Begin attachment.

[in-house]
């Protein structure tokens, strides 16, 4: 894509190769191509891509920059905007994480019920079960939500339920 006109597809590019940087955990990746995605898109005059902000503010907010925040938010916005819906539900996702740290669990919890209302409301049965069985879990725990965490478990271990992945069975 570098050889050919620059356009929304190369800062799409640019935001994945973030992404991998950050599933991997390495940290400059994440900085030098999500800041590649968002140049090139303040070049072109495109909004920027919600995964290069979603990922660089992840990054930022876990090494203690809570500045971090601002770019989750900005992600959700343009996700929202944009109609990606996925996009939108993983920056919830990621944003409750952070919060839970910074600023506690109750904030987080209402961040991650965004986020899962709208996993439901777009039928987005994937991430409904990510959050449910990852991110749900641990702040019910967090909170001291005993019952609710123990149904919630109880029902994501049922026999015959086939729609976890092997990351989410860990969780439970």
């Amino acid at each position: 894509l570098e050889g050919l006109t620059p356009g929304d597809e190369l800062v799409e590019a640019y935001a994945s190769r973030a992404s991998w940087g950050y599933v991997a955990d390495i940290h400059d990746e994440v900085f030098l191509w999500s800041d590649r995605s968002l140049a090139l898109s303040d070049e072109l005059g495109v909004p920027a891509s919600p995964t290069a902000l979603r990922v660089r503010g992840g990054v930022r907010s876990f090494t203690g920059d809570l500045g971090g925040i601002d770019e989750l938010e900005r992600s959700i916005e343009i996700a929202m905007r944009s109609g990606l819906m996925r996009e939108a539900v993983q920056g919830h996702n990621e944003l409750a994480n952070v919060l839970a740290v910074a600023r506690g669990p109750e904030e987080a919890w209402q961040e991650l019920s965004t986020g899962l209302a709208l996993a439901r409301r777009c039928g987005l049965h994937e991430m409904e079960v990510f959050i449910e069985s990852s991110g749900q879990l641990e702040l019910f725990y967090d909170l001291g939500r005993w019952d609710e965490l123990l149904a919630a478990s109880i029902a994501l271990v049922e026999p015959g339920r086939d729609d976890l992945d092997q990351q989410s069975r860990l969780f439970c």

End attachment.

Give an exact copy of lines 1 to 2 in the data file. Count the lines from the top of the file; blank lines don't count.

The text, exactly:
[in-house]
């Protein structure tokens, strides 16, 4: 894509190769191509891509920059905007994480019920079960939500339920 006109597809590019940087955990990746995605898109005059902000503010907010925040938010916005819906539900996702740290669990919890209302409301049965069985879990725990965490478990271990992945069975 570098050889050919620059356009929304190369800062799409640019935001994945973030992404991998950050599933991997390495940290400059994440900085030098999500800041590649968002140049090139303040070049072109495109909004920027919600995964290069979603990922660089992840990054930022876990090494203690809570500045971090601002770019989750900005992600959700343009996700929202944009109609990606996925996009939108993983920056919830990621944003409750952070919060839970910074600023506690109750904030987080209402961040991650965004986020899962709208996993439901777009039928987005994937991430409904990510959050449910990852991110749900641990702040019910967090909170001291005993019952609710123990149904919630109880029902994501049922026999015959086939729609976890092997990351989410860990969780439970």